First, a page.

Thursday, September 27, 2007

This is on the top of my pile of books to read

Re-Enchantment of the World


We live in a strange time.

We live in a strange time, in which religious belief seems to be flourishing, church attendance is high, evangelical preachers are household names and traditionalist congregations are more populous than ever. And yet one has only to turn on the television, go to a movie theater, look at a newsstand or read about, say, sex-education courses in the public schools to feel that our society is almost militantly at odds with revealed religion and biblical teaching.

Meanwhile, tracts on atheism ride the best-seller lists alongside books of soft spiritual uplift from mega-church pastors. What age are we living in, exactly?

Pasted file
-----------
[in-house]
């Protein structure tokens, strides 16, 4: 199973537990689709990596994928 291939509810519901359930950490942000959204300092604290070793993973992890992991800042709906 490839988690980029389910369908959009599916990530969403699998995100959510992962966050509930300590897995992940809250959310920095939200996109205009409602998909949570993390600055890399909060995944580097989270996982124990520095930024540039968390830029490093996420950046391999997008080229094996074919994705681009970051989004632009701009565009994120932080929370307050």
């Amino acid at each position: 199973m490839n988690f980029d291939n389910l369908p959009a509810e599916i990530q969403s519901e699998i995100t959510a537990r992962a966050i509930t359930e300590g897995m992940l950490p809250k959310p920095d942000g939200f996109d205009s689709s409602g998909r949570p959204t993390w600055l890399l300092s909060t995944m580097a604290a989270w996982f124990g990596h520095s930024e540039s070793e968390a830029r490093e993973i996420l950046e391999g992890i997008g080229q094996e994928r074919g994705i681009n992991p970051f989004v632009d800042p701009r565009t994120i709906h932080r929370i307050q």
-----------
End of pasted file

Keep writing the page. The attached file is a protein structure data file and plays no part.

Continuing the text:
A secular one, says Charles Taylor, the distinguished Canadian philosopher and political theorist (and winner of the 2007 Templeton Prize). But his answer is complicated and in no way meant to suggest that religious sentiment is fated to disappear anytime soon. Far from it. A Secular Age tries to explain the modern world to itself in all its contradictions. These include, within a secular culture, the persistence of profound religious conviction and fervent religious observance.

In previous works such as The Sources of the Self (1989) and The Ethics of Authenticity (1991) Mr. Taylor had described the genesis of a distinctively modern self-consciousness as well as offering a broadly "communitarian" reflection on the strengths and limits of liberal society. A Secular Age is the culmination of Mr. Taylor's intellectual project, a project aimed, ultimately, at defining what it means to be modern.

Read the rest here.

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